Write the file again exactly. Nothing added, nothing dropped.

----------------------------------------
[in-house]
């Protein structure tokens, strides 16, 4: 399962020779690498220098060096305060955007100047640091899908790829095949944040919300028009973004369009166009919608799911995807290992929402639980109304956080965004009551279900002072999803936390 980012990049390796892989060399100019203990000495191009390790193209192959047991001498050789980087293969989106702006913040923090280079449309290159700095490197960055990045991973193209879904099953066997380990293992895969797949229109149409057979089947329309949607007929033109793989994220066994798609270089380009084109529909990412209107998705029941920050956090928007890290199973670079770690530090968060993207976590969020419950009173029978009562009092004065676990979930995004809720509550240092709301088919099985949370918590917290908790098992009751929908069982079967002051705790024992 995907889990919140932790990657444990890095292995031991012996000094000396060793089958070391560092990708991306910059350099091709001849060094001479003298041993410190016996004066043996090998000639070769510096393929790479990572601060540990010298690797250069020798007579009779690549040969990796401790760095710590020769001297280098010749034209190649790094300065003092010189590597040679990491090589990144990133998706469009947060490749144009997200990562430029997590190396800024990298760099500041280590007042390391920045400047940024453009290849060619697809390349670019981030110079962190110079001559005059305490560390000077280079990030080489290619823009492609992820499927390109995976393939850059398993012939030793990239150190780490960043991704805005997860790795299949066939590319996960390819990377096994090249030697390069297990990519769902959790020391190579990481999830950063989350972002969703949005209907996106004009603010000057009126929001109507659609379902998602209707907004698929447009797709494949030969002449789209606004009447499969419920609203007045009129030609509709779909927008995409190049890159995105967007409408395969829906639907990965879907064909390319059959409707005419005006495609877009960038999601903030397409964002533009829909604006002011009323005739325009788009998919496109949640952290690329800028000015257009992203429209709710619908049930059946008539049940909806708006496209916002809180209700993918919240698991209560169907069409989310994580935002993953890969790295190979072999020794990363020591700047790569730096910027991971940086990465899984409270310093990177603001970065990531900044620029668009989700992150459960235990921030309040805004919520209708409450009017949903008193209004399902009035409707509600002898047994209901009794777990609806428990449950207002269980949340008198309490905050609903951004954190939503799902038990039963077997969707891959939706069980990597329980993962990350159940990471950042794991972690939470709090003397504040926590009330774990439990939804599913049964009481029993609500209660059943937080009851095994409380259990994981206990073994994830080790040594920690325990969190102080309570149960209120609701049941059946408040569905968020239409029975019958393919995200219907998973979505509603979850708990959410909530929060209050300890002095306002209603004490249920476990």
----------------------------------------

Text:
[in-house]
């Protein structure tokens, strides 16, 4: 399962020779690498220098060096305060955007100047640091899908790829095949944040919300028009973004369009166009919608799911995807290992929402639980109304956080965004009551279900002072999803936390 980012990049390796892989060399100019203990000495191009390790193209192959047991001498050789980087293969989106702006913040923090280079449309290159700095490197960055990045991973193209879904099953066997380990293992895969797949229109149409057979089947329309949607007929033109793989994220066994798609270089380009084109529909990412209107998705029941920050956090928007890290199973670079770690530090968060993207976590969020419950009173029978009562009092004065676990979930995004809720509550240092709301088919099985949370918590917290908790098992009751929908069982079967002051705790024992 995907889990919140932790990657444990890095292995031991012996000094000396060793089958070391560092990708991306910059350099091709001849060094001479003298041993410190016996004066043996090998000639070769510096393929790479990572601060540990010298690797250069020798007579009779690549040969990796401790760095710590020769001297280098010749034209190649790094300065003092010189590597040679990491090589990144990133998706469009947060490749144009997200990562430029997590190396800024990298760099500041280590007042390391920045400047940024453009290849060619697809390349670019981030110079962190110079001559005059305490560390000077280079990030080489290619823009492609992820499927390109995976393939850059398993012939030793990239150190780490960043991704805005997860790795299949066939590319996960390819990377096994090249030697390069297990990519769902959790020391190579990481999830950063989350972002969703949005209907996106004009603010000057009126929001109507659609379902998602209707907004698929447009797709494949030969002449789209606004009447499969419920609203007045009129030609509709779909927008995409190049890159995105967007409408395969829906639907990965879907064909390319059959409707005419005006495609877009960038999601903030397409964002533009829909604006002011009323005739325009788009998919496109949640952290690329800028000015257009992203429209709710619908049930059946008539049940909806708006496209916002809180209700993918919240698991209560169907069409989310994580935002993953890969790295190979072999020794990363020591700047790569730096910027991971940086990465899984409270310093990177603001970065990531900044620029668009989700992150459960235990921030309040805004919520209708409450009017949903008193209004399902009035409707509600002898047994209901009794777990609806428990449950207002269980949340008198309490905050609903951004954190939503799902038990039963077997969707891959939706069980990597329980993962990350159940990471950042794991972690939470709090003397504040926590009330774990439990939804599913049964009481029993609500209660059943937080009851095994409380259990994981206990073994994830080790040594920690325990969190102080309570149960209120609701049941059946408040569905968020239409029975019958393919995200219907998973979505509603979850708990959410909530929060209050300890002095306002209603004490249920476990």